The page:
By: STEPHEN M. SALISBURY
Raman Adaikkalavan, department chair in Computer Science and Informatics within the IU South Bend College of Liberal Arts and Sciences, and new President of the Academic Senate, began the first meeting of this austere group promptly at 10 a.m. on Friday and quickly embarked on a well-defined agenda for the day. While it was at times difficult to hear his voice over the conversations that were happening within the audience, it was clear from the beginning that he was determined to wade through the various concerns of the group in a timely and efficient manner.
Being from a discipline centered on data analysis, he began the meeting by reminding the faculty that there were four elected committees within the Senate hierarchy, 18 standing committees and a total of 267 full-time faculty members they were representing by their presence. The Academic Senate essentially serves as the governing body over anything and everything having to do with curriculum on the campus. It sets the standards required for all degree programs, faculty appointments, tenure and promotions, admissions, the academic calendar, along with a number of other responsibilities.
During this inaugural meeting of the academic year, all new executive office holders were introduced, there was a special election to fill committee spots, constitutional revisions were discussed and presentations were made by various faculty involved in the development of the new Center for Excellence in Research and Scholarship, the Carnegie Engaged Campus initiative, and the revisions to General Education requirements.
Interim Chancellor, Jann Joseph, spoke on the question, “What does your best mean?”
She encouraged faculty members to think about how they can work more effectively to engage with students focusing on an approach that is proactive and not accusatory when students are struggling. She stated that she hopes this is not just a transitional year as the campus searches for a new Chancellor, but one in which all can work together to get things done.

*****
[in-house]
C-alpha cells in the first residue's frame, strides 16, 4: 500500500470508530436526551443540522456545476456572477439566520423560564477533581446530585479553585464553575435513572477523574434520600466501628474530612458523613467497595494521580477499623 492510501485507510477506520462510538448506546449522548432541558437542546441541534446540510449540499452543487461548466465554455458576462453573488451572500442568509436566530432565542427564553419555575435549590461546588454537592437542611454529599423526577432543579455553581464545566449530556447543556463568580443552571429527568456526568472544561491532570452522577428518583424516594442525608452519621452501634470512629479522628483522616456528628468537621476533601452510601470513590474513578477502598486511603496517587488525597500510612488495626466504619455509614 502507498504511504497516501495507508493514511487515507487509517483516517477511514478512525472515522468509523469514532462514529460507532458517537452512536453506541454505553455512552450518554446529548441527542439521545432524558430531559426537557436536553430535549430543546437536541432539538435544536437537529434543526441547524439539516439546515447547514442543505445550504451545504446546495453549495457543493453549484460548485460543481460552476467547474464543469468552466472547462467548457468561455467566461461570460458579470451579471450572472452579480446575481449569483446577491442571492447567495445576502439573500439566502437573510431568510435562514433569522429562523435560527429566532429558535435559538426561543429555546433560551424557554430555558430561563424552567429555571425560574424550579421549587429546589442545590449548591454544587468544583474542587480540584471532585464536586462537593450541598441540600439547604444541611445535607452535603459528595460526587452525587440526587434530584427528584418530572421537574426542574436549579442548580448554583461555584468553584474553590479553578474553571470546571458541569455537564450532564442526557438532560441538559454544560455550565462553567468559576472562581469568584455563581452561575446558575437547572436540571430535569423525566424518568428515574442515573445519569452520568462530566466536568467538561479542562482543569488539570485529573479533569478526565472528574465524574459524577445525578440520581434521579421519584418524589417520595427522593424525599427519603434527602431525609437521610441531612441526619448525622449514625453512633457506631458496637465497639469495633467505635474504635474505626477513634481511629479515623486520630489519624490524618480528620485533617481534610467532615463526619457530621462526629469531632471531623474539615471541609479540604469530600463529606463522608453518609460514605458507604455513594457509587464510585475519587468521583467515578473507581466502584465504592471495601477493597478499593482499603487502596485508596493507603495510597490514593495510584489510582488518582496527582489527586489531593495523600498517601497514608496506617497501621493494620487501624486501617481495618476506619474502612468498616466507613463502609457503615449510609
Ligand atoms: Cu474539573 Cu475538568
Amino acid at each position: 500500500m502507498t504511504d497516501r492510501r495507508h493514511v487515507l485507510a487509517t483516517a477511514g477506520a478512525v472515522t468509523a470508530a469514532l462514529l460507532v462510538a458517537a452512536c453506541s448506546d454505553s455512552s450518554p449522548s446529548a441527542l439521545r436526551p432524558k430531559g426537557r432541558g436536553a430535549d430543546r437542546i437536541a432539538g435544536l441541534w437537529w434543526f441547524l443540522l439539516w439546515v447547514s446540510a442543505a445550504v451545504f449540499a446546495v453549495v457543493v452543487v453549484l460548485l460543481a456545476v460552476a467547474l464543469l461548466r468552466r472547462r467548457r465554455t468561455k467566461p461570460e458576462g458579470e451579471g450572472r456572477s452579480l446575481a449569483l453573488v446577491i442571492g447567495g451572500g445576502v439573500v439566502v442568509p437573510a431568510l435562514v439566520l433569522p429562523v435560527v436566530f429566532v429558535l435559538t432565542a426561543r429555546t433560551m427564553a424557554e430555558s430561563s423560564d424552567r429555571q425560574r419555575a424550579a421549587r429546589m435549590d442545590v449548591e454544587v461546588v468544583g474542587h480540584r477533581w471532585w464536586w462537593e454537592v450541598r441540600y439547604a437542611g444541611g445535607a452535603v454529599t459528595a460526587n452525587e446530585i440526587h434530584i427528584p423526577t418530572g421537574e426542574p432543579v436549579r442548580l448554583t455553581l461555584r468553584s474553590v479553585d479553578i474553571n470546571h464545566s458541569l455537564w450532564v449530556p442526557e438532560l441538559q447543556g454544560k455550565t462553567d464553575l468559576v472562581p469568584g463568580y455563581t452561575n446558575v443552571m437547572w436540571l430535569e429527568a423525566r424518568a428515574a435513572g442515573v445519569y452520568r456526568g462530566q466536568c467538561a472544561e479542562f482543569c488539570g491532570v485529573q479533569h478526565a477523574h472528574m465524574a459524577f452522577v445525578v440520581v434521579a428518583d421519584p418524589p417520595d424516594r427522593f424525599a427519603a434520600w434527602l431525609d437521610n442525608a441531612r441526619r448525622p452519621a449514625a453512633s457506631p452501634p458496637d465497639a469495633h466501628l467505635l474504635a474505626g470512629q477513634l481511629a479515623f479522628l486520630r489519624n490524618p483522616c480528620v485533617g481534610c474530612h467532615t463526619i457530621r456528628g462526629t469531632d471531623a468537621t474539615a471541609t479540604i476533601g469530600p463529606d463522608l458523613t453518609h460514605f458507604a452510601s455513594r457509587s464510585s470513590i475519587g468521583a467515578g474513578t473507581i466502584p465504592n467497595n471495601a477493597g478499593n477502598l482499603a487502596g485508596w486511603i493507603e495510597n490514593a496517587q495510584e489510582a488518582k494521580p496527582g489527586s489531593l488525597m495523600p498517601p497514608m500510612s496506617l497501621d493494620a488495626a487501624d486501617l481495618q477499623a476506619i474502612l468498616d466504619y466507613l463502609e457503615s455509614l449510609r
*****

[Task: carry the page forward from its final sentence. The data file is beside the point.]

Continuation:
“I can be better” is the mantra that she encouraged all to consider including herself.
Linda Chen spoke in her capacity as Interim Executive Vice Chancellor for Academic Affairs and said she had one word that she is focused on and literally keeps her up at night: “retention.” She said there is no “magic bullet” when it comes to student retention, but she believed that the more collaborative the faculty and administration are when it comes to keeping students on campus and on track towards graduation, the more successful their efforts should be.
The last part of the meeting focused on the ongoing work of the General Education Task Force which has been commissioned with re-evaluating these requirements within the campus curriculum. This process has been an active part of the Senate agenda for over two years and the task force is hoping to begin finalizing parts of the plan over the course of this academic year. They were able to accomplish the first step toward that goal on Friday by calling for an electronic vote on one of two resolutions that they brought to the Senate.
The resolution now up for consideration would essentially keep “the four current fundamental literacies: Writing, Oral Communications, Quantitative Reasoning, and Critical Thinking” in place as they have been since 2003.
The other resolution they had hoped to have considered that focused on four areas within the Common Core was tabled until next month as Adaikkalavan said they had run out of their allotted time.
The next meeting of the Academic Senate will take place on Friday, Oct. 19. All material associated with their activities can be found on their website: academics.iusb.edu/academic-senate.